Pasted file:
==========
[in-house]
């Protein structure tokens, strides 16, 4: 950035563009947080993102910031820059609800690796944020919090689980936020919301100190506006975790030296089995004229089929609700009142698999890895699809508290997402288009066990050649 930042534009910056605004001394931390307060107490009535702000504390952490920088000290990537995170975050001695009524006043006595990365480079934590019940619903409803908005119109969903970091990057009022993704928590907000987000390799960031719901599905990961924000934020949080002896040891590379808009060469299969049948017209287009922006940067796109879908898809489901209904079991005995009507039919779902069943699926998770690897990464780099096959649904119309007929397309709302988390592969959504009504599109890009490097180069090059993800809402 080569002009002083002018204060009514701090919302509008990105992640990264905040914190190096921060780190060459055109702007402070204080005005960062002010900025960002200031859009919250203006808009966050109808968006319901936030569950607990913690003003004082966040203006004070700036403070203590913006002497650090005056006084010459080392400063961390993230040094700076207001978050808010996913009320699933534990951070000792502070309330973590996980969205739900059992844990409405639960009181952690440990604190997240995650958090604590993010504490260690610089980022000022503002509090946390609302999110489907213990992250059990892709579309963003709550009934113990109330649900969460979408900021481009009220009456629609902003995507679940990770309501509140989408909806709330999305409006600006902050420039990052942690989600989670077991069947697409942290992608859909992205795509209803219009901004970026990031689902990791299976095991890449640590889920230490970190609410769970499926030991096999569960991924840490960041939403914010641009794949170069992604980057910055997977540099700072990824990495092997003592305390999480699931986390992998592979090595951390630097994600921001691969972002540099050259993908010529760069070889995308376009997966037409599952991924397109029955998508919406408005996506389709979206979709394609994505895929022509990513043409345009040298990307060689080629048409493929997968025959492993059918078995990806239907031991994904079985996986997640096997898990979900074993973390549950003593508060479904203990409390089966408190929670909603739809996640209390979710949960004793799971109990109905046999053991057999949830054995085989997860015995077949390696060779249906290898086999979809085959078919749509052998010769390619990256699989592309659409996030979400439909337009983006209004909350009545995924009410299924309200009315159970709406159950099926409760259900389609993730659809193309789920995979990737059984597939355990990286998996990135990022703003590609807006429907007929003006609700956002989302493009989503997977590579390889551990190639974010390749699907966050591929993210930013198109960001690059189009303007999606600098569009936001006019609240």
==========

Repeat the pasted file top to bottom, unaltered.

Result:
[in-house]
């Protein structure tokens, strides 16, 4: 950035563009947080993102910031820059609800690796944020919090689980936020919301100190506006975790030296089995004229089929609700009142698999890895699809508290997402288009066990050649 930042534009910056605004001394931390307060107490009535702000504390952490920088000290990537995170975050001695009524006043006595990365480079934590019940619903409803908005119109969903970091990057009022993704928590907000987000390799960031719901599905990961924000934020949080002896040891590379808009060469299969049948017209287009922006940067796109879908898809489901209904079991005995009507039919779902069943699926998770690897990464780099096959649904119309007929397309709302988390592969959504009504599109890009490097180069090059993800809402 080569002009002083002018204060009514701090919302509008990105992640990264905040914190190096921060780190060459055109702007402070204080005005960062002010900025960002200031859009919250203006808009966050109808968006319901936030569950607990913690003003004082966040203006004070700036403070203590913006002497650090005056006084010459080392400063961390993230040094700076207001978050808010996913009320699933534990951070000792502070309330973590996980969205739900059992844990409405639960009181952690440990604190997240995650958090604590993010504490260690610089980022000022503002509090946390609302999110489907213990992250059990892709579309963003709550009934113990109330649900969460979408900021481009009220009456629609902003995507679940990770309501509140989408909806709330999305409006600006902050420039990052942690989600989670077991069947697409942290992608859909992205795509209803219009901004970026990031689902990791299976095991890449640590889920230490970190609410769970499926030991096999569960991924840490960041939403914010641009794949170069992604980057910055997977540099700072990824990495092997003592305390999480699931986390992998592979090595951390630097994600921001691969972002540099050259993908010529760069070889995308376009997966037409599952991924397109029955998508919406408005996506389709979206979709394609994505895929022509990513043409345009040298990307060689080629048409493929997968025959492993059918078995990806239907031991994904079985996986997640096997898990979900074993973390549950003593508060479904203990409390089966408190929670909603739809996640209390979710949960004793799971109990109905046999053991057999949830054995085989997860015995077949390696060779249906290898086999979809085959078919749509052998010769390619990256699989592309659409996030979400439909337009983006209004909350009545995924009410299924309200009315159970709406159950099926409760259900389609993730659809193309789920995979990737059984597939355990990286998996990135990022703003590609807006429907007929003006609700956002989302493009989503997977590579390889551990190639974010390749699907966050591929993210930013198109960001690059189009303007999606600098569009936001006019609240």